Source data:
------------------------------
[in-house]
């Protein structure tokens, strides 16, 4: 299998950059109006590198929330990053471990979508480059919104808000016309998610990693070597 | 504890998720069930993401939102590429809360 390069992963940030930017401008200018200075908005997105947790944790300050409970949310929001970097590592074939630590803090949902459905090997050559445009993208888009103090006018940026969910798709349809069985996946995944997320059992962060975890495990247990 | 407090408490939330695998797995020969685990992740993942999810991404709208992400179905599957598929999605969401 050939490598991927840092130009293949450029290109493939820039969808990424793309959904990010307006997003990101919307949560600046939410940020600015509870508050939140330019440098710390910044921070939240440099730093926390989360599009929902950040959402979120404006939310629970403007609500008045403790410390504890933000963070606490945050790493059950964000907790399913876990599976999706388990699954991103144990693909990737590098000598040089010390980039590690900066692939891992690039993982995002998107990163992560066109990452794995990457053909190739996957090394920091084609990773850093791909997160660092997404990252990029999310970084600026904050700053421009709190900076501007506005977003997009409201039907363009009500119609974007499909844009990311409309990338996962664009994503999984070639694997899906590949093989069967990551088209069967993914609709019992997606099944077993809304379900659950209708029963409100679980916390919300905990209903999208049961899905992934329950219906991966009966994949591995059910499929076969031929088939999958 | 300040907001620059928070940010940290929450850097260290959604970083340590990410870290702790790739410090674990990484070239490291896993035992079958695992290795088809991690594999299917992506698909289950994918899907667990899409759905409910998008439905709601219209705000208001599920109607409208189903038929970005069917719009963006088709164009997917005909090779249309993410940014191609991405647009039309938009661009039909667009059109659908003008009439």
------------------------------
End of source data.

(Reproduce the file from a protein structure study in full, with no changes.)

[in-house]
């Protein structure tokens, strides 16, 4: 299998950059109006590198929330990053471990979508480059919104808000016309998610990693070597 | 504890998720069930993401939102590429809360 390069992963940030930017401008200018200075908005997105947790944790300050409970949310929001970097590592074939630590803090949902459905090997050559445009993208888009103090006018940026969910798709349809069985996946995944997320059992962060975890495990247990 | 407090408490939330695998797995020969685990992740993942999810991404709208992400179905599957598929999605969401 050939490598991927840092130009293949450029290109493939820039969808990424793309959904990010307006997003990101919307949560600046939410940020600015509870508050939140330019440098710390910044921070939240440099730093926390989360599009929902950040959402979120404006939310629970403007609500008045403790410390504890933000963070606490945050790493059950964000907790399913876990599976999706388990699954991103144990693909990737590098000598040089010390980039590690900066692939891992690039993982995002998107990163992560066109990452794995990457053909190739996957090394920091084609990773850093791909997160660092997404990252990029999310970084600026904050700053421009709190900076501007506005977003997009409201039907363009009500119609974007499909844009990311409309990338996962664009994503999984070639694997899906590949093989069967990551088209069967993914609709019992997606099944077993809304379900659950209708029963409100679980916390919300905990209903999208049961899905992934329950219906991966009966994949591995059910499929076969031929088939999958 | 300040907001620059928070940010940290929450850097260290959604970083340590990410870290702790790739410090674990990484070239490291896993035992079958695992290795088809991690594999299917992506698909289950994918899907667990899409759905409910998008439905709601219209705000208001599920109607409208189903038929970005069917719009963006088709164009997917005909090779249309993410940014191609991405647009039309938009661009039909667009059109659908003008009439």